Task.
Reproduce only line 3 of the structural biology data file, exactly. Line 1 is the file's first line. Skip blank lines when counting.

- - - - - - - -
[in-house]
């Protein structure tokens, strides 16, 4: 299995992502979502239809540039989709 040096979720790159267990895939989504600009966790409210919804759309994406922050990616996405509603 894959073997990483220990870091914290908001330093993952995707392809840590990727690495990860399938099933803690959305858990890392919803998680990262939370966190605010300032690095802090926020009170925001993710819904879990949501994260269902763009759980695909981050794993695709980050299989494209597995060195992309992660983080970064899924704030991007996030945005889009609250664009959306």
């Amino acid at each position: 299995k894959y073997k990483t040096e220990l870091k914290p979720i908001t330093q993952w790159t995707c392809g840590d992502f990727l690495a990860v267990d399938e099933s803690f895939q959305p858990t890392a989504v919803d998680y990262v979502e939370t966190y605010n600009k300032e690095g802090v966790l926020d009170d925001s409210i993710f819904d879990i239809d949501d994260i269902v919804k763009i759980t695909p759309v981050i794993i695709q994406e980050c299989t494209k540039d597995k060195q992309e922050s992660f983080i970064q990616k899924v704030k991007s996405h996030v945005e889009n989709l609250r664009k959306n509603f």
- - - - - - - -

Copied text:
């Amino acid at each position: 299995k894959y073997k990483t040096e220990l870091k914290p979720i908001t330093q993952w790159t995707c392809g840590d992502f990727l690495a990860v267990d399938e099933s803690f895939q959305p858990t890392a989504v919803d998680y990262v979502e939370t966190y605010n600009k300032e690095g802090v966790l926020d009170d925001s409210i993710f819904d879990i239809d949501d994260i269902v919804k763009i759980t695909p759309v981050i794993i695709q994406e980050c299989t494209k540039d597995k060195q992309e922050s992660f983080i970064q990616k899924v704030k991007s996405h996030v945005e889009n989709l609250r664009k959306n509603f």